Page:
Officials at the West Suburban Consolidated Dispatch Center (WSCDC) are investigating a reported delay in dispatching River Forest and Oak Park fire fighters to assist Forest Park fire crews battling a blaze there early last Wednesday morning. In the wake of the event, several River Forest trustees who have recently expressed concerns regarding the timeliness of some WSCDC dispatching are suggesting this most recent incident is emblematic of the center’s alleged problems.
The dispatch delay forced Forest Park personnel to delay the rescue of three people trapped in the burning building. Those three people suffered only minor burns and smoke inhalation. A River Forest fire fighter was treated for a cut on his hand. The building, at 7700 Monroe Avenue, suffered heavy fire damage to a basement apartment and smoke and water damage to the two upper floors.
Forest Park Fire Chief Steve Glinke confirmed Monday that he brought the incident to the attention of Oak Park Fire Chief William Bell and River Forest Chief Jim Eggert. He met with West Suburban Consolidated Dispatch Center deputy director Ron Gross last Thursday to discuss the incident.
At Glinke’s request, a memo was sent from Eggert to River Forest Village Manager Steve Gutierrez Friday, and copies were hand delivered Saturday to River Forest village trustees and Village President Frank Paris. Among other things, the memo confirmed that Gross had “confirmed an apparent problem with the dispatching of this call” and that a formal investigation had been initiated.
One River Forest Trustee, former village fire chief Russ Nummer, said Monday that he was seriously concerned about two issues. The dispatch of assistance to Forest Park, he said, should have been automatic. Forest Park’s fire staffing, as with most suburban fire departments, is predicated on assured timely assistance from neighboring departments under the Mutual Aid Box Alarm System, or MABAS.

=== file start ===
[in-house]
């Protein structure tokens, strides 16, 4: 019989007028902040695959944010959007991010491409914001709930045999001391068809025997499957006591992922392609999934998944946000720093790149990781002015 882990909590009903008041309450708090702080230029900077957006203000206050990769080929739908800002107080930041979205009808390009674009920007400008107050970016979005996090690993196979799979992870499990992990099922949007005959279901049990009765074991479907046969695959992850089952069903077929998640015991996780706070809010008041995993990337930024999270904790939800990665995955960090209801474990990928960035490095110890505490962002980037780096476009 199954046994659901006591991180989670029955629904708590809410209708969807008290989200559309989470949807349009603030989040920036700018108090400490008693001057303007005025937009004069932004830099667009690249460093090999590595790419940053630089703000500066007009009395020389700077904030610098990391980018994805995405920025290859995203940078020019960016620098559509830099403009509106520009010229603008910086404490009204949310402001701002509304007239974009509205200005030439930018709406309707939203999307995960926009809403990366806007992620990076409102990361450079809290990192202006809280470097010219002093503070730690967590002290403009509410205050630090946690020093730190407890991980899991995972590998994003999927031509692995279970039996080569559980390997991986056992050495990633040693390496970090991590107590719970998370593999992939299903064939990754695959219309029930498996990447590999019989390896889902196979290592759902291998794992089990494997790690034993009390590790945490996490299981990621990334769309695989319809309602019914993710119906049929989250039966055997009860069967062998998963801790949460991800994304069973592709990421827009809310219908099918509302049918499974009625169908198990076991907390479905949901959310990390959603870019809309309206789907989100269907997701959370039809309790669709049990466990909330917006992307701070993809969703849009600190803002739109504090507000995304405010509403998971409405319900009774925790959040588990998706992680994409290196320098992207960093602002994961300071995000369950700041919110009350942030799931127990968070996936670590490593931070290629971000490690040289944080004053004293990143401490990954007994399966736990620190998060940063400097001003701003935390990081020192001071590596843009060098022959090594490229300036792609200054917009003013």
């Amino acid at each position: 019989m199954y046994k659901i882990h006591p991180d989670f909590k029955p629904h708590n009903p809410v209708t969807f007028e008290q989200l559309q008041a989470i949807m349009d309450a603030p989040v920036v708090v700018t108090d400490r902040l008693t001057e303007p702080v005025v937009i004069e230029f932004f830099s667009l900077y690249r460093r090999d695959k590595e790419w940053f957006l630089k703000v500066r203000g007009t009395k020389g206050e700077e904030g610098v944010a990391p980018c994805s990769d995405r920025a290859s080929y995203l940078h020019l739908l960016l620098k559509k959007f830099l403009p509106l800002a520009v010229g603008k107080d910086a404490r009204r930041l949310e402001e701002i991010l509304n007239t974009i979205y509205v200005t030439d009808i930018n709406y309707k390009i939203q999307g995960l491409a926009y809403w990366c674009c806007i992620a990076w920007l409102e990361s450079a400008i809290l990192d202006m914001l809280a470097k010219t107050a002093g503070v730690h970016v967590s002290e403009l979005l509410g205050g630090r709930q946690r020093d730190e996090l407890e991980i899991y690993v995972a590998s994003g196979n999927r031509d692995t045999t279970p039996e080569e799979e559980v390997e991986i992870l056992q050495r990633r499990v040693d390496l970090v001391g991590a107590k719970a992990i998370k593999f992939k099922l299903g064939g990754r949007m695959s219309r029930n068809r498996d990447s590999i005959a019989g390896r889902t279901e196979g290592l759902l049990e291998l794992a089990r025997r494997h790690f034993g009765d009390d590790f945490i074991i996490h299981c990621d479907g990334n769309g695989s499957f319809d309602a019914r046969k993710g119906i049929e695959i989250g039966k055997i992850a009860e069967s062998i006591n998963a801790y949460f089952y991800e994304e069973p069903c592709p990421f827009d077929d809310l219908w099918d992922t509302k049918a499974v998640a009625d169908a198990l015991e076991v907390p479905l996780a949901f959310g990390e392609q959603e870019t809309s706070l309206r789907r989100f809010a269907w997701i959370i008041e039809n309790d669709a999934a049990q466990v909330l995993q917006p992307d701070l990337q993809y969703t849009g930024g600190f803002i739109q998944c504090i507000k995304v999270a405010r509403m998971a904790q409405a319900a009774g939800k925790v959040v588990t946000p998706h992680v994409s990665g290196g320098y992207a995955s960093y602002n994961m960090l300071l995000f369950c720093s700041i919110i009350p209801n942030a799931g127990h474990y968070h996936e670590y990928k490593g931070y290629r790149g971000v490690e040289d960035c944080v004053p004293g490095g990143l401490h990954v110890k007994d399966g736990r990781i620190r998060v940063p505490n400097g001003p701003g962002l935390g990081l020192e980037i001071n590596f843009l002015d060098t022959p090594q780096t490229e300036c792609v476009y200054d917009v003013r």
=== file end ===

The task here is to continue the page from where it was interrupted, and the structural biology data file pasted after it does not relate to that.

Nummer said he was told a person at the Forest Park Dispatch Center telephoned WSCDC to inform them that there was a fire shortly after 3:30 a.m. Wednesday morning. That call, he said, constituted what’s termed a “full still.”
“Full still means you have a confirmed fire,” said Nummer. “There’s a human being saying there’s a fire.”
That should have led to an immediate dispatch, but didn’t. Glinke said it was several minutes before the Forest Park lieutenant on scene realized aided wasn’t enroute. That lieutenant personally radioed WSCDC and asked where his assistance was, at which point a River Forest engine returning from a previous service call headed for the fire location after monitoring the radio call to WSCDC.
Glinke said that while he was looking for answers from WSCDC, his main concern was that the circumstances that led to the dispatching delay not be repeated.
“I don’t care how it happened. I just want to know that it won’t happen again,” he said.
“My shift commander was out there expecting assistance that didn’t (arrive in a timely fashion),” he said. With two men handling water connection and hoses and one supervising, he said, just two fire fighters were free to rescue three people trapped in the building.
Some suggest events could have gotten much worse than they did.
“There was a lot of smoke and fire when (River Forest firefighters) pulled up,” said Nummer, who was fully briefed on the situation. “Things were going bad fast. They literally didn’t have enough personnel to rescue everybody at once.”
“When you’ve got three bodies in the windows with smoke jumping over their heads, that’s when a supervisor’s anxiety (really) rises,” said Glinke.
Nummer said he was also concerned that there was a nearly two minute difference between a Computer Assisted Dispatch record of the call processing for the fire (4 minutes, 35 seconds) and the length of time on an audio tape of the incident, 6 minutes, 27 seconds.
“There’s a discrepancy in what the CAD report says and the time on the actual audio tape,” said Nummer. “I have a concern, let’s just say that. Every time I look at a CAD report, I’m going to wonder whether it’s accurate.”
Glinke said he hoped to have a report back from WSCDC late this week.
Trustee Steve Hoke has been looking into problems at the WSCDC alleged by River Forest police, in his role as chairman of the River Forest board’s Police Committee. He said there needs to be a “sense of urgency and transparency associated with this inquiry.”
“While we should be careful not to generalize from an individual incident, there does seem to be a pattern based on the complaints of our front-line emergency responders, the police and fire departments. The Police Committee has been investigating these complaints, and will convene again in the near future to explore them in public view.”